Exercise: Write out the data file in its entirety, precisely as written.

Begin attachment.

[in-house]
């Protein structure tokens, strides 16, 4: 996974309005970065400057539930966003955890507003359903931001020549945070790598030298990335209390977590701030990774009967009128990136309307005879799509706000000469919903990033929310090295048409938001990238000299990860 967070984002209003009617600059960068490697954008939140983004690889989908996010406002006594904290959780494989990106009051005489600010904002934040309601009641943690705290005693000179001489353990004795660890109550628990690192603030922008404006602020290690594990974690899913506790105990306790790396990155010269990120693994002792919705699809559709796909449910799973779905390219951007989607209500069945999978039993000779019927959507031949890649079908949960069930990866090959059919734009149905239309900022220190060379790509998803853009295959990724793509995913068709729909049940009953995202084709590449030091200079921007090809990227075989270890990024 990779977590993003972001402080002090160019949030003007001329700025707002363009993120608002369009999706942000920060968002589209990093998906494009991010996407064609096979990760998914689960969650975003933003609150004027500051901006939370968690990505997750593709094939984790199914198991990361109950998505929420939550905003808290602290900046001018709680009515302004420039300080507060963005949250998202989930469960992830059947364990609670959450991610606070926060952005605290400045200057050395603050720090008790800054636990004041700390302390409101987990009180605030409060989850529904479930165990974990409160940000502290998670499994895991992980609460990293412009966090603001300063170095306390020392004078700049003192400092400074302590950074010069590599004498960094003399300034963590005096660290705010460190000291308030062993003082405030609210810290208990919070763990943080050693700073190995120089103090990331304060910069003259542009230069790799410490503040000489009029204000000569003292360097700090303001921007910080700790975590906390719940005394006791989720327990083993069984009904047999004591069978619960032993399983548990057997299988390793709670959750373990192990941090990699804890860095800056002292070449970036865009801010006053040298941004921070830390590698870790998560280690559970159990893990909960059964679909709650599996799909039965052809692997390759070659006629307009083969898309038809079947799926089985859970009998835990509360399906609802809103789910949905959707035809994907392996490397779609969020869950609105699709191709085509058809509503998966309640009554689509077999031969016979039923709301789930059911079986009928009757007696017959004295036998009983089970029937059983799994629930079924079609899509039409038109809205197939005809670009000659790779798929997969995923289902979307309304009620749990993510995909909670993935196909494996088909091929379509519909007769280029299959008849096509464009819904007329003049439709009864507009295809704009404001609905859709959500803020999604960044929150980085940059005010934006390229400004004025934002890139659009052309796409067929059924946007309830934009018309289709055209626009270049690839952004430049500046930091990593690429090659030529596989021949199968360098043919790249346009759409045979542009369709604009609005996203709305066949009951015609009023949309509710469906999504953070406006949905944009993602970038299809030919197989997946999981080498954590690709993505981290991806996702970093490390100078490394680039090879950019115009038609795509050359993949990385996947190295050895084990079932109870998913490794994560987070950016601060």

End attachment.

[in-house]
């Protein structure tokens, strides 16, 4: 996974309005970065400057539930966003955890507003359903931001020549945070790598030298990335209390977590701030990774009967009128990136309307005879799509706000000469919903990033929310090295048409938001990238000299990860 967070984002209003009617600059960068490697954008939140983004690889989908996010406002006594904290959780494989990106009051005489600010904002934040309601009641943690705290005693000179001489353990004795660890109550628990690192603030922008404006602020290690594990974690899913506790105990306790790396990155010269990120693994002792919705699809559709796909449910799973779905390219951007989607209500069945999978039993000779019927959507031949890649079908949960069930990866090959059919734009149905239309900022220190060379790509998803853009295959990724793509995913068709729909049940009953995202084709590449030091200079921007090809990227075989270890990024 990779977590993003972001402080002090160019949030003007001329700025707002363009993120608002369009999706942000920060968002589209990093998906494009991010996407064609096979990760998914689960969650975003933003609150004027500051901006939370968690990505997750593709094939984790199914198991990361109950998505929420939550905003808290602290900046001018709680009515302004420039300080507060963005949250998202989930469960992830059947364990609670959450991610606070926060952005605290400045200057050395603050720090008790800054636990004041700390302390409101987990009180605030409060989850529904479930165990974990409160940000502290998670499994895991992980609460990293412009966090603001300063170095306390020392004078700049003192400092400074302590950074010069590599004498960094003399300034963590005096660290705010460190000291308030062993003082405030609210810290208990919070763990943080050693700073190995120089103090990331304060910069003259542009230069790799410490503040000489009029204000000569003292360097700090303001921007910080700790975590906390719940005394006791989720327990083993069984009904047999004591069978619960032993399983548990057997299988390793709670959750373990192990941090990699804890860095800056002292070449970036865009801010006053040298941004921070830390590698870790998560280690559970159990893990909960059964679909709650599996799909039965052809692997390759070659006629307009083969898309038809079947799926089985859970009998835990509360399906609802809103789910949905959707035809994907392996490397779609969020869950609105699709191709085509058809509503998966309640009554689509077999031969016979039923709301789930059911079986009928009757007696017959004295036998009983089970029937059983799994629930079924079609899509039409038109809205197939005809670009000659790779798929997969995923289902979307309304009620749990993510995909909670993935196909494996088909091929379509519909007769280029299959008849096509464009819904007329003049439709009864507009295809704009404001609905859709959500803020999604960044929150980085940059005010934006390229400004004025934002890139659009052309796409067929059924946007309830934009018309289709055209626009270049690839952004430049500046930091990593690429090659030529596989021949199968360098043919790249346009759409045979542009369709604009609005996203709305066949009951015609009023949309509710469906999504953070406006949905944009993602970038299809030919197989997946999981080498954590690709993505981290991806996702970093490390100078490394680039090879950019115009038609795509050359993949990385996947190295050895084990079932109870998913490794994560987070950016601060």